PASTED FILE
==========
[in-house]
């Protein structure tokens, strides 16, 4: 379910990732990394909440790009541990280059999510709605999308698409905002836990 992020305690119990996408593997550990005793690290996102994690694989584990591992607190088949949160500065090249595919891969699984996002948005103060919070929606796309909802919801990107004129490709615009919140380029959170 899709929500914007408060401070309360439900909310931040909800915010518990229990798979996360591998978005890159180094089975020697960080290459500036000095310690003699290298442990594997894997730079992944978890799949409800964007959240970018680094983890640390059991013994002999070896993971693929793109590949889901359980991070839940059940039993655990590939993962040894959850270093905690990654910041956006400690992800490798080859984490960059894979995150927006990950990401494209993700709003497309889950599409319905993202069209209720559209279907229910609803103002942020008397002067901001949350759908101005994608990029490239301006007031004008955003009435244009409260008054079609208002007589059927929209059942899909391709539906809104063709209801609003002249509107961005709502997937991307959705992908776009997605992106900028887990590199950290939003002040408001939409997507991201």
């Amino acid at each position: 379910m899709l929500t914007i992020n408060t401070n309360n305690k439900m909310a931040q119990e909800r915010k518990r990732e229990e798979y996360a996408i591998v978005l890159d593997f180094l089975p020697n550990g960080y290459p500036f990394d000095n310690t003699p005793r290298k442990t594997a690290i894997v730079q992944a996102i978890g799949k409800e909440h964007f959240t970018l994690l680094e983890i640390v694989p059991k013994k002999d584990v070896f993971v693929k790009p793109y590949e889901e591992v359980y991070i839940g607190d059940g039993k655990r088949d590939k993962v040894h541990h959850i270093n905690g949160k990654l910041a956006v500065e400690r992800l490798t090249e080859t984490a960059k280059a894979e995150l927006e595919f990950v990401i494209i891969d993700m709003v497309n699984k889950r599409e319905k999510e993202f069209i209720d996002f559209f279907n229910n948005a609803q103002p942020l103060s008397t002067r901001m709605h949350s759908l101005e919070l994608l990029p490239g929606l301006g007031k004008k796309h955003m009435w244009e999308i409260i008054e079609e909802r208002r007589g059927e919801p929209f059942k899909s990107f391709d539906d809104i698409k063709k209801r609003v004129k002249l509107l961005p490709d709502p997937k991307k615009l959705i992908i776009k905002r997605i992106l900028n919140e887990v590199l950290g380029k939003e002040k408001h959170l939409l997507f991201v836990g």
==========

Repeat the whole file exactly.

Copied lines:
[in-house]
């Protein structure tokens, strides 16, 4: 379910990732990394909440790009541990280059999510709605999308698409905002836990 992020305690119990996408593997550990005793690290996102994690694989584990591992607190088949949160500065090249595919891969699984996002948005103060919070929606796309909802919801990107004129490709615009919140380029959170 899709929500914007408060401070309360439900909310931040909800915010518990229990798979996360591998978005890159180094089975020697960080290459500036000095310690003699290298442990594997894997730079992944978890799949409800964007959240970018680094983890640390059991013994002999070896993971693929793109590949889901359980991070839940059940039993655990590939993962040894959850270093905690990654910041956006400690992800490798080859984490960059894979995150927006990950990401494209993700709003497309889950599409319905993202069209209720559209279907229910609803103002942020008397002067901001949350759908101005994608990029490239301006007031004008955003009435244009409260008054079609208002007589059927929209059942899909391709539906809104063709209801609003002249509107961005709502997937991307959705992908776009997605992106900028887990590199950290939003002040408001939409997507991201």
């Amino acid at each position: 379910m899709l929500t914007i992020n408060t401070n309360n305690k439900m909310a931040q119990e909800r915010k518990r990732e229990e798979y996360a996408i591998v978005l890159d593997f180094l089975p020697n550990g960080y290459p500036f990394d000095n310690t003699p005793r290298k442990t594997a690290i894997v730079q992944a996102i978890g799949k409800e909440h964007f959240t970018l994690l680094e983890i640390v694989p059991k013994k002999d584990v070896f993971v693929k790009p793109y590949e889901e591992v359980y991070i839940g607190d059940g039993k655990r088949d590939k993962v040894h541990h959850i270093n905690g949160k990654l910041a956006v500065e400690r992800l490798t090249e080859t984490a960059k280059a894979e995150l927006e595919f990950v990401i494209i891969d993700m709003v497309n699984k889950r599409e319905k999510e993202f069209i209720d996002f559209f279907n229910n948005a609803q103002p942020l103060s008397t002067r901001m709605h949350s759908l101005e919070l994608l990029p490239g929606l301006g007031k004008k796309h955003m009435w244009e999308i409260i008054e079609e909802r208002r007589g059927e919801p929209f059942k899909s990107f391709d539906d809104i698409k063709k209801r609003v004129k002249l509107l961005p490709d709502p997937k991307k615009l959705i992908i776009k905002r997605i992106l900028n919140e887990v590199l950290g380029k939003e002040k408001h959170l939409l997507f991201v836990g």